Sex worker advocate says backpage.com case prosecuting the wrong people
The Backpage.com executives facing dozens of money laundering and pimping charges will return to a Sacramento courtroom Jan. 24 to be arraigned on the raft of new allegations, a judge ordered Wednesday.
Backpage CEO Carl Ferrer, and partners former Village Voice and New Times owners Michael Lacey and James Larkin, were slated to appear Wednesday in Sacramento Superior Court on 26 counts of money laundering and another 13 counts of pimping and conspiracy to commit pimping, connected to the online advertising website’s now-shuttered adult section. The new state charges include seven counts in which the alleged victims are children.
The executives faced a Senate subcommittee hearing Tuesday on Capitol Hill on allegations that Backpage concealed criminal conduct by editing words and terms from its adult advertisements, and knowingly facilitated sex trafficking and child sex trafficking on the site.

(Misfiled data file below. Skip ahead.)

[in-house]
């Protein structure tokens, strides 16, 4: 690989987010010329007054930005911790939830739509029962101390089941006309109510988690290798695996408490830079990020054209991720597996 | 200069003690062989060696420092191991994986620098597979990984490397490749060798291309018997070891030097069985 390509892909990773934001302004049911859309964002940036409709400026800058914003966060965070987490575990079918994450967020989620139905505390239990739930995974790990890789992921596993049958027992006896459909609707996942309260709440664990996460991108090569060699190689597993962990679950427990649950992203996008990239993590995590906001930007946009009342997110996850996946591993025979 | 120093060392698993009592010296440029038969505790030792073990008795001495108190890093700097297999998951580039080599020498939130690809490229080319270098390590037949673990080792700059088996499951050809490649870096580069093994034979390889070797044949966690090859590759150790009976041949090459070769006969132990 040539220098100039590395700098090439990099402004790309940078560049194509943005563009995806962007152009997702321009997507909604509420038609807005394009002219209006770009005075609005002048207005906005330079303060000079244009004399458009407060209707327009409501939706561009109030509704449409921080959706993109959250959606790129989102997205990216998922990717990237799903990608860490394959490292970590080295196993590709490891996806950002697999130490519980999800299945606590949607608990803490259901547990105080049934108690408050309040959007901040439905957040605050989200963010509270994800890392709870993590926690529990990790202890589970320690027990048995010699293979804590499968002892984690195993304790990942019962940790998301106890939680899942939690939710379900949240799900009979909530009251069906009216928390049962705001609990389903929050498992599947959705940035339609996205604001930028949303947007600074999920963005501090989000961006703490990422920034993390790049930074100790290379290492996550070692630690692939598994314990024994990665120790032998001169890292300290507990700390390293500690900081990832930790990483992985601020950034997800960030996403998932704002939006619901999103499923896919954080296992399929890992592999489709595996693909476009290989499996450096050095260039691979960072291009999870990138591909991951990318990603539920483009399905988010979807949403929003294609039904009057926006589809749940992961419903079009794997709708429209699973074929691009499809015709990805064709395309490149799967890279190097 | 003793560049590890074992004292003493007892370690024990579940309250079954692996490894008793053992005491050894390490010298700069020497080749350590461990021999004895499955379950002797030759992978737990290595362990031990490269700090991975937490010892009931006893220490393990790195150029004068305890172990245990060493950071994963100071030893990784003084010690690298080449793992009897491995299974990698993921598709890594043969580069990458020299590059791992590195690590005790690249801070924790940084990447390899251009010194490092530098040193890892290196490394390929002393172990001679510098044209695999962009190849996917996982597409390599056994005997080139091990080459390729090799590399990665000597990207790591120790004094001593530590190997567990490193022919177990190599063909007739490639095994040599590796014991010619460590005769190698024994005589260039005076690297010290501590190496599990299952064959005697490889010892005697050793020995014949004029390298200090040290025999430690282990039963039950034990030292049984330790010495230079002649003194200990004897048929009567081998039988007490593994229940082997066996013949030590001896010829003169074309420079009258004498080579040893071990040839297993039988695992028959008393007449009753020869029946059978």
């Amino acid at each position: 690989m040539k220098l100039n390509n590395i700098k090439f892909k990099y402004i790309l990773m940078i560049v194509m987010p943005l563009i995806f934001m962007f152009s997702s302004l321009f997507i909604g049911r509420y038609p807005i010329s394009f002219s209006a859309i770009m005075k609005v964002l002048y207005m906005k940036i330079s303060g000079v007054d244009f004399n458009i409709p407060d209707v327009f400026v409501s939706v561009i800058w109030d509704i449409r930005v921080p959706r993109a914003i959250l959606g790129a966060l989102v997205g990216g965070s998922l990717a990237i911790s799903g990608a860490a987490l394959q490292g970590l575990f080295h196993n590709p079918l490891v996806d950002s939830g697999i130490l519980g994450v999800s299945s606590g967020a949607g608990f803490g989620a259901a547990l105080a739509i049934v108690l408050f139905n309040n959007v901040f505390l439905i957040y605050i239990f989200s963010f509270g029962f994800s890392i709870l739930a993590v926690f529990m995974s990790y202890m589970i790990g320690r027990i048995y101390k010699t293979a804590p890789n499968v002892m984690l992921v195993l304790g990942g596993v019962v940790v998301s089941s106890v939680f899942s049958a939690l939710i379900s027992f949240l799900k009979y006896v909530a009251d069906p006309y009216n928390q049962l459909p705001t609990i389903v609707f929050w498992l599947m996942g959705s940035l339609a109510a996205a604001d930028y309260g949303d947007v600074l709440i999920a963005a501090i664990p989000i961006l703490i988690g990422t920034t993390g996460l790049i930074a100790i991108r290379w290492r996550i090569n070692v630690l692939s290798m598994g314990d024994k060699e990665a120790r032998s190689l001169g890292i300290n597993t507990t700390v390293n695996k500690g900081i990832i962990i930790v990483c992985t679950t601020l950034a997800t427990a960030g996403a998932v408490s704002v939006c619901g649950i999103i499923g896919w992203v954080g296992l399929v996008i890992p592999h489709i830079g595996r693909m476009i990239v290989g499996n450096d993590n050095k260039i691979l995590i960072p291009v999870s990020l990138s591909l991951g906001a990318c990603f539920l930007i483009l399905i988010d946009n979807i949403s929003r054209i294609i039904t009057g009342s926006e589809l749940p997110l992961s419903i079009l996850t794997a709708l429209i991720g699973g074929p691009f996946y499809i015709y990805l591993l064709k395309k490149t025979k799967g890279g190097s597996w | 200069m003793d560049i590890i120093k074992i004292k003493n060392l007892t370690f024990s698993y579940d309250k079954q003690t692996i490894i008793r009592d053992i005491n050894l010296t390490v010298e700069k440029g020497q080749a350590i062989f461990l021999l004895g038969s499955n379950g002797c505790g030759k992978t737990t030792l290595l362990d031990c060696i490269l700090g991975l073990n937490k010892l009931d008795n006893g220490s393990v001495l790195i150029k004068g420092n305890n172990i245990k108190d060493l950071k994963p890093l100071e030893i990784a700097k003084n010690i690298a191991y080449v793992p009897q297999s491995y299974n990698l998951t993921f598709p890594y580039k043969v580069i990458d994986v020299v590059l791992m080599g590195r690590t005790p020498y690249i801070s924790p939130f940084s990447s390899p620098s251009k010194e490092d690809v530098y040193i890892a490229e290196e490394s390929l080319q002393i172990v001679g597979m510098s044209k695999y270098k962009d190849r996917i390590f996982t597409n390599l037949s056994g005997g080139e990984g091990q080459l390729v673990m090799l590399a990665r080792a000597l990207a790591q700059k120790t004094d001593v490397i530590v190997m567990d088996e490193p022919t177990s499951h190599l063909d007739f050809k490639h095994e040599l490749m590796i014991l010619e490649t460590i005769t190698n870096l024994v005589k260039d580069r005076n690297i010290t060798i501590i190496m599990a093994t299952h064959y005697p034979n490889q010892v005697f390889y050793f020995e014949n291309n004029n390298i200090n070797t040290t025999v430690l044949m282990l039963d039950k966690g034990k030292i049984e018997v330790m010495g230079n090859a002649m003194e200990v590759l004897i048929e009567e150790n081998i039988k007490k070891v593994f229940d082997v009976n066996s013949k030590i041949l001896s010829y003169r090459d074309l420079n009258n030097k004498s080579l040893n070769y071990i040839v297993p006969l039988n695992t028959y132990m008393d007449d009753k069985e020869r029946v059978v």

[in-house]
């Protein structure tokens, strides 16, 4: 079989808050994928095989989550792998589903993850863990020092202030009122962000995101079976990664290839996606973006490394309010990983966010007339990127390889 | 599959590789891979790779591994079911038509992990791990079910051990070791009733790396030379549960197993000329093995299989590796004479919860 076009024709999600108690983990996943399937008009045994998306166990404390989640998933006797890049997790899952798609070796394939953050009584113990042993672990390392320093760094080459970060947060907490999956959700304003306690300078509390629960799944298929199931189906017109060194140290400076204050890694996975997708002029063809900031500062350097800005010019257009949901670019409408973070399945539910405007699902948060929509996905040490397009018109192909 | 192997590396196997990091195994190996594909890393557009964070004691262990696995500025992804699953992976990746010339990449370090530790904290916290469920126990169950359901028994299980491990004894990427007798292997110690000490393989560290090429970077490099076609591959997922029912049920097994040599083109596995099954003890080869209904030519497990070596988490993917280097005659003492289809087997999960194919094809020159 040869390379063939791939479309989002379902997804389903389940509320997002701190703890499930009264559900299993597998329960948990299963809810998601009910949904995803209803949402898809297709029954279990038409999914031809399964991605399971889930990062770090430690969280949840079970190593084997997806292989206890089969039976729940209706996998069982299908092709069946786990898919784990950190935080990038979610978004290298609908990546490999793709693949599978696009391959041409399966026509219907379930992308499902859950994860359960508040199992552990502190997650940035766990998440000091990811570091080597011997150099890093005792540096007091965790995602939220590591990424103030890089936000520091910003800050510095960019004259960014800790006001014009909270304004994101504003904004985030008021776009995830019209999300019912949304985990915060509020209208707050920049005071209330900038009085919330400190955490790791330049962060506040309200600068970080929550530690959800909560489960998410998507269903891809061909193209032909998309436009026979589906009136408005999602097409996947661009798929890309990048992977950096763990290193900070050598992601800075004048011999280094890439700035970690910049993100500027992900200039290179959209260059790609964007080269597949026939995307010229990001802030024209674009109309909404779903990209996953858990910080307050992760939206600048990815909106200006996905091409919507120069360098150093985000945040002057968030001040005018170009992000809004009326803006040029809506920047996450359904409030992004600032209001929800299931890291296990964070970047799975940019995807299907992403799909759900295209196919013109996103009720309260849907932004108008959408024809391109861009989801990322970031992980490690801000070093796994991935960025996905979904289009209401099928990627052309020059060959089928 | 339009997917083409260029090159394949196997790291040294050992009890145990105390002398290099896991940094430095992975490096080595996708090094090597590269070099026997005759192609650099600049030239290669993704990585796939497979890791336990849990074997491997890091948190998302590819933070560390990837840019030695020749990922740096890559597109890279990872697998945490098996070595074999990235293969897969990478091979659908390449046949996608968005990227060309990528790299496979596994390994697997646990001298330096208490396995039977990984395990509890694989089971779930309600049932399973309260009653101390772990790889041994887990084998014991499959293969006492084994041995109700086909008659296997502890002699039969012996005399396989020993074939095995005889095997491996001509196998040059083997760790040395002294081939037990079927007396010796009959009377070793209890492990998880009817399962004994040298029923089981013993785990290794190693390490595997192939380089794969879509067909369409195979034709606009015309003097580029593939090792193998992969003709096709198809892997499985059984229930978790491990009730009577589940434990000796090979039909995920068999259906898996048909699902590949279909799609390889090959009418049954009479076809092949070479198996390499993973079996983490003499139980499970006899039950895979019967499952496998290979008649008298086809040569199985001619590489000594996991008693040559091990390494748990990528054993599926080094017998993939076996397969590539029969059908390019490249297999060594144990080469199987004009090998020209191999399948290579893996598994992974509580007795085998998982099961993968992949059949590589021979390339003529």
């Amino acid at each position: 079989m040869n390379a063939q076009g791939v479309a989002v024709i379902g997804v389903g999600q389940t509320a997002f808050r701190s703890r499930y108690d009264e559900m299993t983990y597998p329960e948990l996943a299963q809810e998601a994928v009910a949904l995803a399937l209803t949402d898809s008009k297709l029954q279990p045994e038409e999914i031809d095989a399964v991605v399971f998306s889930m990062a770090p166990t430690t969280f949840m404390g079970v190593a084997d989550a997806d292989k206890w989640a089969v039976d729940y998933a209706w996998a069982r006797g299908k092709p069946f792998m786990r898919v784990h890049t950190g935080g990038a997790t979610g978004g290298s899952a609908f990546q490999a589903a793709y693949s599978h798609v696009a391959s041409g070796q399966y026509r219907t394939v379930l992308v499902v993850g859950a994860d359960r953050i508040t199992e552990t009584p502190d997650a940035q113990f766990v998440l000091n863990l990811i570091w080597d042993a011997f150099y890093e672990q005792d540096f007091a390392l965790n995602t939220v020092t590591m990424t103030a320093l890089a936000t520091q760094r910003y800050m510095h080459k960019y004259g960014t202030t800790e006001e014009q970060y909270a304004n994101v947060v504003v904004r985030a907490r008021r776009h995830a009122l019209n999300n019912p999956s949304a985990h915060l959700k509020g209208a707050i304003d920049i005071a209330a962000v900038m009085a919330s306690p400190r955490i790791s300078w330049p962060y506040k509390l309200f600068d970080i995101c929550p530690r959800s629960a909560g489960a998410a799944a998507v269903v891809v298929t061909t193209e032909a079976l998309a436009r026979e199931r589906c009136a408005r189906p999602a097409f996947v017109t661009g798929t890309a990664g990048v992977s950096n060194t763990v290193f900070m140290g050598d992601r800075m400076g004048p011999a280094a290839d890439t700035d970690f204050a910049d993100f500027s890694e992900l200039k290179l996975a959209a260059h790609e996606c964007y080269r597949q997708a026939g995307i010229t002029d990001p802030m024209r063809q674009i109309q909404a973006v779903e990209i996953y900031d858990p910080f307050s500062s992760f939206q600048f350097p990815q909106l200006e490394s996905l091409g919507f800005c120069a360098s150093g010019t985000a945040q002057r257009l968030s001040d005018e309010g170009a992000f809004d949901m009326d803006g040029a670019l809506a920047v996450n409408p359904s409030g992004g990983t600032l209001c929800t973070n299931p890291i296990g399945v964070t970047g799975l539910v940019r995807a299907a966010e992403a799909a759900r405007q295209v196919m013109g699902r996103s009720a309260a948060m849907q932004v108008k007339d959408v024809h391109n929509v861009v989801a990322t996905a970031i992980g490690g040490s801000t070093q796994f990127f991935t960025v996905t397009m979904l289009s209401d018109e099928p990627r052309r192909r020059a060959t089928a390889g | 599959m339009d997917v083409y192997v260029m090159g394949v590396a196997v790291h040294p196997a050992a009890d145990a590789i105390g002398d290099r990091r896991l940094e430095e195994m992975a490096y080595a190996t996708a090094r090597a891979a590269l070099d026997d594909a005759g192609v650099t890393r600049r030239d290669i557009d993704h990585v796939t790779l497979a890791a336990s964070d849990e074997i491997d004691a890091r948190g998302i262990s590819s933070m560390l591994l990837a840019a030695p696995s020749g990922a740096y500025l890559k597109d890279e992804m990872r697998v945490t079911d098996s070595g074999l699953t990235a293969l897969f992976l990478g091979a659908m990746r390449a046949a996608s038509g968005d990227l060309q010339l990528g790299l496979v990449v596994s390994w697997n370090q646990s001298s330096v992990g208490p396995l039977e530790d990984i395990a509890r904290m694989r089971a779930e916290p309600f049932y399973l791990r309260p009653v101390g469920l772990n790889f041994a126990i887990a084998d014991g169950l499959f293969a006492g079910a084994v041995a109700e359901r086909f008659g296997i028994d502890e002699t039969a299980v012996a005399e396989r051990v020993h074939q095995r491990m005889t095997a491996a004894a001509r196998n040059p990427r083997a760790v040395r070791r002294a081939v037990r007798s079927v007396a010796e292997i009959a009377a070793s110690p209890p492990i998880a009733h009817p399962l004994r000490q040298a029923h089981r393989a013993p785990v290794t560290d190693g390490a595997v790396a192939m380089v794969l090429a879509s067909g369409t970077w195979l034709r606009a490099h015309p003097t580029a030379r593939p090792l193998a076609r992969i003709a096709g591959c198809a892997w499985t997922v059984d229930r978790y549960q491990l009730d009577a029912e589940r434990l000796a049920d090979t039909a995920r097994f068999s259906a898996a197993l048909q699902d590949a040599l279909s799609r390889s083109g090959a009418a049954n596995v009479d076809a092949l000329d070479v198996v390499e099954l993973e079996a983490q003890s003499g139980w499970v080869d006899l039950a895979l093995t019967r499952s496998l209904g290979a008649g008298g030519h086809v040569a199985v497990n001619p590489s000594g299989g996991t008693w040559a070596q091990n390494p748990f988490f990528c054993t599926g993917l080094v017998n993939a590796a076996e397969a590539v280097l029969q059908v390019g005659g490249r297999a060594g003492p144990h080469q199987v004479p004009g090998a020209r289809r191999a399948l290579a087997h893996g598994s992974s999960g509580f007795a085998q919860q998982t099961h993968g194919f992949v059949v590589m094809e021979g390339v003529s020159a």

Ferrer, Lacey and Larkin declined to testify at the Senate hearing, invoking their Fifth Amendment rights against self-incrimination.
Attorney General’s prosecutors on Wednesday told Sacramento Superior Court Judge Curtis Fiorini they plan to ask him to impose bail on the three at the arraignment on the new charges filed in December.
Prosecutors in their 19-page complaint allege Backpage laundered millions of dollars through the site, used the site to collect prostitution earnings from adults, minors and their pimps in Sacramento, Fresno, Los Angeles and Santa Clara counties and designed and used other websites to “increase its own revenue from the illegal sex trade.”
Sacramento Superior Court Judge Michael Bowman in November dismissed earlier pimping and pandering charges against the three on free speech grounds saying Backpage is a third-party content provider protected under federal communications provisions.
Still, Backpage abruptly closed its website’s adult section Monday after the subcommittee’s report citing what it called “unconstitutional government censorship,” while vowing to fight for its First Amendment rights.